Originally Posted by sandrock
Will the shop knock-out and install new block plugs as well?
Around here, knocking out the freeze and oil gallery plugs are included in the fee for cleaning the block, so I'm not going to waste any time doing it. The place I'm taking the block to will also put the new ones in and stake them in place (there'* a charge for the plugs, but it'* not out of line.) Like the LT1 motor they did for me a few months ago, Frank will just hand me the oil galley plugs and I'll put them in myself. I'll let his boys put the water jacket plugs in for me.
Same goes for the cam bearings, since they can drive the new ones in properly. The cam bearings are in the main webs that go across the block at each main cap. To install them, start by putting the block up on it'* bellhousing flange. The tool to install the bearings is a long steel rod with a machined aluminum cap. Set a cam bearing in place, starting at the rearmost bearing, and use the tool to drive the cam bearing in place. The tool keeps the bearing square to it'* pocket as it is driven in. You also have to line up the oil feed hole in the bearings to the oil passage in the block.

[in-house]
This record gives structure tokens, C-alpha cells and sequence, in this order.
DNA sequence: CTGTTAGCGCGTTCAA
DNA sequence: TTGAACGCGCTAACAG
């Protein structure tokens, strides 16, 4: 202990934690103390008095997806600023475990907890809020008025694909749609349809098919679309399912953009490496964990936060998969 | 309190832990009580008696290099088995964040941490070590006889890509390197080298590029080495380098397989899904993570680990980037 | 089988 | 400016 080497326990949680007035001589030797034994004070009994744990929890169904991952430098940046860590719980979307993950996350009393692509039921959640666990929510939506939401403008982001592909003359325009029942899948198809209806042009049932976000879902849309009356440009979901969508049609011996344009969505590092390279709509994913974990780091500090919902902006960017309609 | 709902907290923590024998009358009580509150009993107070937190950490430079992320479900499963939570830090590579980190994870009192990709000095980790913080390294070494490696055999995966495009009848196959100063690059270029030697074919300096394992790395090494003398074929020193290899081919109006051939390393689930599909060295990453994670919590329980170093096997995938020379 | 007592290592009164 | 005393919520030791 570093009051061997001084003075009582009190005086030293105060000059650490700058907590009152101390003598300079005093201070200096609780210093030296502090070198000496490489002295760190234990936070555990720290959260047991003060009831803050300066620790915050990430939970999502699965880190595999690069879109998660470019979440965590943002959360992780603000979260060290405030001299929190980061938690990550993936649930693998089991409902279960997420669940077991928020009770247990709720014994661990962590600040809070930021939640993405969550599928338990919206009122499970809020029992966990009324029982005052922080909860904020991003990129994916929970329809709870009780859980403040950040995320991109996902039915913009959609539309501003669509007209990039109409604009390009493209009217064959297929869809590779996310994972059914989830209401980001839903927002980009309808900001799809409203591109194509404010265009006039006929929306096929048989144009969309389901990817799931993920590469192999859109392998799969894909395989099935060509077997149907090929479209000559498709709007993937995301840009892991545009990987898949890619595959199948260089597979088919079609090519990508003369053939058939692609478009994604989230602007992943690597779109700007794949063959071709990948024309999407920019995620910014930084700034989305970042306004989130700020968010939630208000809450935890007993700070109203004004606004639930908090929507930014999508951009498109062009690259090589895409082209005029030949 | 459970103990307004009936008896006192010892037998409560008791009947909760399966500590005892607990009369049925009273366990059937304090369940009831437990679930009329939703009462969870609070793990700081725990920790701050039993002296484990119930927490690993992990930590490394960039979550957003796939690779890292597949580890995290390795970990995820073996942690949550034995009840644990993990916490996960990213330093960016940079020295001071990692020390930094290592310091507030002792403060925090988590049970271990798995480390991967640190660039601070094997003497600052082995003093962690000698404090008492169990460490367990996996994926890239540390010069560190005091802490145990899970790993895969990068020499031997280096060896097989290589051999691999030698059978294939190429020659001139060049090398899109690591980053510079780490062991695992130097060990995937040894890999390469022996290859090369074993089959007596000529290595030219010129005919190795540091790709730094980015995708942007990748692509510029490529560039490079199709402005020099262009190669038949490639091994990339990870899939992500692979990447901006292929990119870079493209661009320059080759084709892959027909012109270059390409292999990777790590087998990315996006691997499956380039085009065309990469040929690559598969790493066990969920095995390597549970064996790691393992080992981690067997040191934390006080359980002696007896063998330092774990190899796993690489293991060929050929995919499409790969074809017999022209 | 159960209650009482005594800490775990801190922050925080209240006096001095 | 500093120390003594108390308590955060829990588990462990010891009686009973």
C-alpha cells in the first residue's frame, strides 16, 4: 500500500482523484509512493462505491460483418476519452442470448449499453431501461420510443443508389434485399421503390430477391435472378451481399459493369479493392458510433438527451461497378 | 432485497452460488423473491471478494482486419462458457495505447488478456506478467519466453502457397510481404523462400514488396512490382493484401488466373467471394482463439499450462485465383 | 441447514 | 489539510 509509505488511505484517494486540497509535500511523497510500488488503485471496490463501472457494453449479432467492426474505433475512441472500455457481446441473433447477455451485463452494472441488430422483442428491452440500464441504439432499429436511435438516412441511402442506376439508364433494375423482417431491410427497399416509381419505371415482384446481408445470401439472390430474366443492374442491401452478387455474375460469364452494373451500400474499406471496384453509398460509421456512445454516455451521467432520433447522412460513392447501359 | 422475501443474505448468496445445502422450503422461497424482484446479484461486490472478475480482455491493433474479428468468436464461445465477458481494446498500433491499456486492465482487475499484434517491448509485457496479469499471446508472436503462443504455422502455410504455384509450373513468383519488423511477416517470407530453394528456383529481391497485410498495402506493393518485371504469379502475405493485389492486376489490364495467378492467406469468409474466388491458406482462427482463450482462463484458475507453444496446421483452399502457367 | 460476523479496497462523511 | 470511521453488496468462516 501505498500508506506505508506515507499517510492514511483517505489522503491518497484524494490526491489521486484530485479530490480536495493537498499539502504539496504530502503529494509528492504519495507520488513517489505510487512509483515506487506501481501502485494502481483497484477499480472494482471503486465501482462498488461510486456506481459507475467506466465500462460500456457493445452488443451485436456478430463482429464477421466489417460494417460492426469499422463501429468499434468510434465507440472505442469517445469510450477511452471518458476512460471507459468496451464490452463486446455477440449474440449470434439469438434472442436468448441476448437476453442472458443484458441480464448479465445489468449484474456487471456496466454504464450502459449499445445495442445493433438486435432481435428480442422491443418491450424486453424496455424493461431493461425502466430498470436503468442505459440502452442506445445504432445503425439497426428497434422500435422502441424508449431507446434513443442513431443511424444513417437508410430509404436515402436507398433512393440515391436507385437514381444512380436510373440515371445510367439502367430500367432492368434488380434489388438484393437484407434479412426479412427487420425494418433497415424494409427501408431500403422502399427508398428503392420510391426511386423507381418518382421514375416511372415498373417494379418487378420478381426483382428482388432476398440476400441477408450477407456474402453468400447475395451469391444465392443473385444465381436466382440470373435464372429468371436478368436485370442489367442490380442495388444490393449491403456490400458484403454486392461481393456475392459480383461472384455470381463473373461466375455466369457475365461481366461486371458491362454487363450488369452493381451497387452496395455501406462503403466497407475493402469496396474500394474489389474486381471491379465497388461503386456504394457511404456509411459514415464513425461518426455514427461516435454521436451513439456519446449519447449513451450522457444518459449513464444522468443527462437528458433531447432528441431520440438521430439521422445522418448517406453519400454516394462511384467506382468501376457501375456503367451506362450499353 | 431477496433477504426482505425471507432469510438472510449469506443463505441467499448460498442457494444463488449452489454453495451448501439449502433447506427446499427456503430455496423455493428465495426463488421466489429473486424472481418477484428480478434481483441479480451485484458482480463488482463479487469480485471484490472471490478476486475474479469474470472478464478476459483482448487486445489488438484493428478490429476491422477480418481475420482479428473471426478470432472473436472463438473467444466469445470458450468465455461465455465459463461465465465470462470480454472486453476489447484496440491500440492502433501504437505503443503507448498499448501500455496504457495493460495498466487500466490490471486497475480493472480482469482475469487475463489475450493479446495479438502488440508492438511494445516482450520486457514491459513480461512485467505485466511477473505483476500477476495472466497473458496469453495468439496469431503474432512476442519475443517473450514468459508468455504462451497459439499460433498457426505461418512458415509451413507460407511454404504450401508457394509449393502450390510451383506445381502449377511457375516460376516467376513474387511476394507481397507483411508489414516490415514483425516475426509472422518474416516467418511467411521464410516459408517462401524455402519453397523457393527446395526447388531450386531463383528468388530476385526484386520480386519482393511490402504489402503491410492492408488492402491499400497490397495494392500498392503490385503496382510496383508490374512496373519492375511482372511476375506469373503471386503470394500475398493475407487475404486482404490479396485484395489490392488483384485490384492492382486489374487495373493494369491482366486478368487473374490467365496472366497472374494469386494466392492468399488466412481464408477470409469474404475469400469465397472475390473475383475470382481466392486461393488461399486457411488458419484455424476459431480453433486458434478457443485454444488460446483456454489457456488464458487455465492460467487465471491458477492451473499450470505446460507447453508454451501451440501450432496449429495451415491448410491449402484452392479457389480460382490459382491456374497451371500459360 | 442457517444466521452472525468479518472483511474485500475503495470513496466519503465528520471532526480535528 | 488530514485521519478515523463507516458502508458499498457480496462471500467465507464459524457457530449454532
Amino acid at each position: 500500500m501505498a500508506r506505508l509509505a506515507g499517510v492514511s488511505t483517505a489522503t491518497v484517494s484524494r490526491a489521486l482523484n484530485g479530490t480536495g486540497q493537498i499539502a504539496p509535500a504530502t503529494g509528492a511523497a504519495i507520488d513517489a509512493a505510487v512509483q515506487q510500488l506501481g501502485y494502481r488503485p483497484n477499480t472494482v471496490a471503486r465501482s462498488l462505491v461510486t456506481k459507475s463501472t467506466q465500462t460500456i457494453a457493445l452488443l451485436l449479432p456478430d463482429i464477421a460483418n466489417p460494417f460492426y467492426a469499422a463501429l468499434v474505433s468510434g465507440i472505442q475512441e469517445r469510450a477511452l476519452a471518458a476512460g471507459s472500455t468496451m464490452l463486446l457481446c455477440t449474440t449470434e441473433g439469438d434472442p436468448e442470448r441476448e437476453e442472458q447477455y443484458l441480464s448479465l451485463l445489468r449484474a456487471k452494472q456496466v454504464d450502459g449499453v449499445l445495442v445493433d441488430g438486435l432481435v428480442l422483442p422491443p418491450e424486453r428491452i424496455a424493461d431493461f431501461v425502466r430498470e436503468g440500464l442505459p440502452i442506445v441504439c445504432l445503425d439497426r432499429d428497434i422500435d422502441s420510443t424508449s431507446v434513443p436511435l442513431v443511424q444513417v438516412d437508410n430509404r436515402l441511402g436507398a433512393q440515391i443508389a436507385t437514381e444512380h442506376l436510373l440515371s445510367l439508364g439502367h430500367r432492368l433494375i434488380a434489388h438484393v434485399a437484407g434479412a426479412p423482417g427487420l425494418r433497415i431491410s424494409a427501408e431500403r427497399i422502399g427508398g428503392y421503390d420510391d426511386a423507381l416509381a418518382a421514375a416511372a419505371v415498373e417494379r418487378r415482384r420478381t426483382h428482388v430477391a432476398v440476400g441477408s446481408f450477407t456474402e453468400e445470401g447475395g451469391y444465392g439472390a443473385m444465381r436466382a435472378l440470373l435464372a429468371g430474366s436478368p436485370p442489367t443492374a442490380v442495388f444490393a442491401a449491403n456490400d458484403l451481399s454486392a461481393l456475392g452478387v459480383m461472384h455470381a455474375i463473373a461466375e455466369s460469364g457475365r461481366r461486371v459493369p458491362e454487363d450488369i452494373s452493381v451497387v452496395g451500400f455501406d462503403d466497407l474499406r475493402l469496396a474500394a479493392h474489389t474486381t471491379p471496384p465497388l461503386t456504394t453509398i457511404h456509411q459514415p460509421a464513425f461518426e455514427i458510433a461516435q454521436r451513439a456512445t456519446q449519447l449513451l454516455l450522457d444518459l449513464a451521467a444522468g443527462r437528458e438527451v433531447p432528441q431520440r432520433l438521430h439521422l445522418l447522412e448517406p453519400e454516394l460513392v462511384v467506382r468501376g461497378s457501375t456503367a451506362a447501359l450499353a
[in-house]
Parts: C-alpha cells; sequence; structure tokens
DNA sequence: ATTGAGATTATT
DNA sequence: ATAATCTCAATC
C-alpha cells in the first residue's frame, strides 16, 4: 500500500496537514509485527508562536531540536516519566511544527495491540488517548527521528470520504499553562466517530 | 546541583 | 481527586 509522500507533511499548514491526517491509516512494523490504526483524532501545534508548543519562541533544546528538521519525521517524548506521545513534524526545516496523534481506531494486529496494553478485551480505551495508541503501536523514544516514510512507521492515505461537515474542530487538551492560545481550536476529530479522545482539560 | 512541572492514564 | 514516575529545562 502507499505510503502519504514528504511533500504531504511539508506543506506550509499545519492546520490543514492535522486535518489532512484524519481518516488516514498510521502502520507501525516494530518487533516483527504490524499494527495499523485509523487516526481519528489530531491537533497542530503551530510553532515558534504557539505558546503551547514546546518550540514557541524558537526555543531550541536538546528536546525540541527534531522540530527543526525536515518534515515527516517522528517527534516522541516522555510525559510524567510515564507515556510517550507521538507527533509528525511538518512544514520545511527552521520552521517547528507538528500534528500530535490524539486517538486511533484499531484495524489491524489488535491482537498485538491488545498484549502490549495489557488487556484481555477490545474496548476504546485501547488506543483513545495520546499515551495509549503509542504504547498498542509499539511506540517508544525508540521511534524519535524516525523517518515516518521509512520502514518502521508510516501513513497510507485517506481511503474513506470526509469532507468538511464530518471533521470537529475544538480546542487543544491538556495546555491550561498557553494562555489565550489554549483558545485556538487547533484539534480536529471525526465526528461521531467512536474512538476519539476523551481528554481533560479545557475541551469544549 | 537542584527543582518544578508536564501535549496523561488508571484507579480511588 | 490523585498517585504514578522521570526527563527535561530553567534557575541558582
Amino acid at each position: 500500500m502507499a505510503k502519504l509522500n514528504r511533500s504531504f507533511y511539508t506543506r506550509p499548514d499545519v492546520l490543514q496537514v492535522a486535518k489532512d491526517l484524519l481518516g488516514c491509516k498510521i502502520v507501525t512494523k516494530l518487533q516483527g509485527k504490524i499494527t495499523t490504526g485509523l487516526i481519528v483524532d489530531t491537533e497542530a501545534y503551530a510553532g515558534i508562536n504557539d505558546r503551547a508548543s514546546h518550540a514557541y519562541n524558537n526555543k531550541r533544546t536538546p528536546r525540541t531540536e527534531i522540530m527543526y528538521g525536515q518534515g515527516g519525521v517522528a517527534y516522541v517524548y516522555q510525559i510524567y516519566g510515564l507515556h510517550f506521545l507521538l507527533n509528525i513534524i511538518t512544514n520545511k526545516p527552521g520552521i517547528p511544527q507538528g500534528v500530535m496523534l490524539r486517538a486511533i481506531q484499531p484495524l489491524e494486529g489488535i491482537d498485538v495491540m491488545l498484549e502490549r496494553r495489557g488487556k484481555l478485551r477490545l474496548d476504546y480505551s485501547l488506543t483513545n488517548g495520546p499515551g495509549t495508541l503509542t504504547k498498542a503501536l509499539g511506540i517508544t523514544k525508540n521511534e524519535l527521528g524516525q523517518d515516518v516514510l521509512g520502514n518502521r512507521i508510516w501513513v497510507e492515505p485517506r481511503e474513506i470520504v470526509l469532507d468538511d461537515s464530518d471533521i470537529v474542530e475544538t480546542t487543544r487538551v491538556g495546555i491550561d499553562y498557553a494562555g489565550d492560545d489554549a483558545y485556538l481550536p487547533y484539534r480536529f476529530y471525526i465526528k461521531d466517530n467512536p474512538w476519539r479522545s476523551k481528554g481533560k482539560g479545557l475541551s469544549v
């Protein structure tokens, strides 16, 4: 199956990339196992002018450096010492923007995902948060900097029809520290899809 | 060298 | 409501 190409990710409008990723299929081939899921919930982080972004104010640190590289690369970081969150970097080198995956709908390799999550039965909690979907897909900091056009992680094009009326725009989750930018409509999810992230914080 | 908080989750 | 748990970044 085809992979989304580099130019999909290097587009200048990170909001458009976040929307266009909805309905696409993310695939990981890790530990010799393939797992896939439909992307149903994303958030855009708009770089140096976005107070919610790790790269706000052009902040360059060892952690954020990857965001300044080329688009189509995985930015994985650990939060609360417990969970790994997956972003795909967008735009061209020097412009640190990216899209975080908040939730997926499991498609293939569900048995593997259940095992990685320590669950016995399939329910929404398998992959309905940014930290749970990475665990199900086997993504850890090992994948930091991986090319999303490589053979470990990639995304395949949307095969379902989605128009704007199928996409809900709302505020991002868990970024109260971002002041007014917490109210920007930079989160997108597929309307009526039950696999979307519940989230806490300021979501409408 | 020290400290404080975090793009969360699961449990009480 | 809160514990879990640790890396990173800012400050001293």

I didn't see the cleanout plug on the side of the block, but now that I know it'* there, I'll go remove it. You find these on most motors. The internal passages are small and need to be machined at the factory with drills. As a result, a pipe plug(*) needs to go in to seal up the passage.
Looking at the main bearing shells, you can see there are two holes drilled in each along with a groove. One hole feeds oil into the crank journal. the other feeds oil back up to the cam bearings. In the crankshaft there are holes drilled at angles between the main journals and the crank journals. These feed oil from the mains out to the rod bearings. Any excess oil at this point will bleed out of the rod bearings and get slung around inside the block. A fair amount of it will also get shoved by centripital acceleration up the connecting rod and end up lubricating the wrist pin and pooling in the underside of the piston crown. That oil will pass through the oil control rings in the piston and lubricate the cylinder bores.
The oiling system is pretty complicated, so yes, as James mentioned you need to clean the passages out. A rifle cleaning brush is going to be used extensively to clean out the passages.
While looking at the bearings, note that the #2 main cap bearing is different from the others. It has shoulders on it that wrap around the sides of the cap. This is the thrust bearing that keeps the crank from walking towards the front or rear of the block.